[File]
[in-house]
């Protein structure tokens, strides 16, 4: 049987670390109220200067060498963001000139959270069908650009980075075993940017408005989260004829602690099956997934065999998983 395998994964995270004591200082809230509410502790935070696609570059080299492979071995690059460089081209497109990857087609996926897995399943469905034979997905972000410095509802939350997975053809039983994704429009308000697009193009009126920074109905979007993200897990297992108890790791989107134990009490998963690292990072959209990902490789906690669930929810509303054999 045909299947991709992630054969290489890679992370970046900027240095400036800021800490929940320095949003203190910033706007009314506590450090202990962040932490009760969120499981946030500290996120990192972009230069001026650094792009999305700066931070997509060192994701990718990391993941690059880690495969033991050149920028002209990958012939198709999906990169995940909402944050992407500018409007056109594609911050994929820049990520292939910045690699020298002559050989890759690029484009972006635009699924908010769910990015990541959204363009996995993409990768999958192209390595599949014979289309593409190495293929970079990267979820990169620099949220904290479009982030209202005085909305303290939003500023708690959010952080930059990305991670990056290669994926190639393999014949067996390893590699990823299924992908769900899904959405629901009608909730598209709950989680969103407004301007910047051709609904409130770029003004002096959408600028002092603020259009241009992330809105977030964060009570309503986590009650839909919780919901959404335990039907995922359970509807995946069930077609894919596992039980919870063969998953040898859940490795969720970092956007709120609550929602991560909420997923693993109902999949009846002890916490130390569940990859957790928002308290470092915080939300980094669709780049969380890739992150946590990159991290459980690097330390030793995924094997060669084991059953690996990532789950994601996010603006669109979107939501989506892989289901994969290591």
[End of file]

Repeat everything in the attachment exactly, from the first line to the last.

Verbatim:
[in-house]
């Protein structure tokens, strides 16, 4: 049987670390109220200067060498963001000139959270069908650009980075075993940017408005989260004829602690099956997934065999998983 395998994964995270004591200082809230509410502790935070696609570059080299492979071995690059460089081209497109990857087609996926897995399943469905034979997905972000410095509802939350997975053809039983994704429009308000697009193009009126920074109905979007993200897990297992108890790791989107134990009490998963690292990072959209990902490789906690669930929810509303054999 045909299947991709992630054969290489890679992370970046900027240095400036800021800490929940320095949003203190910033706007009314506590450090202990962040932490009760969120499981946030500290996120990192972009230069001026650094792009999305700066931070997509060192994701990718990391993941690059880690495969033991050149920028002209990958012939198709999906990169995940909402944050992407500018409007056109594609911050994929820049990520292939910045690699020298002559050989890759690029484009972006635009699924908010769910990015990541959204363009996995993409990768999958192209390595599949014979289309593409190495293929970079990267979820990169620099949220904290479009982030209202005085909305303290939003500023708690959010952080930059990305991670990056290669994926190639393999014949067996390893590699990823299924992908769900899904959405629901009608909730598209709950989680969103407004301007910047051709609904409130770029003004002096959408600028002092603020259009241009992330809105977030964060009570309503986590009650839909919780919901959404335990039907995922359970509807995946069930077609894919596992039980919870063969998953040898859940490795969720970092956007709120609550929602991560909420997923693993109902999949009846002890916490130390569940990859957790928002308290470092915080939300980094669709780049969380890739992150946590990159991290459980690097330390030793995924094997060669084991059953690996990532789950994601996010603006669109979107939501989506892989289901994969290591």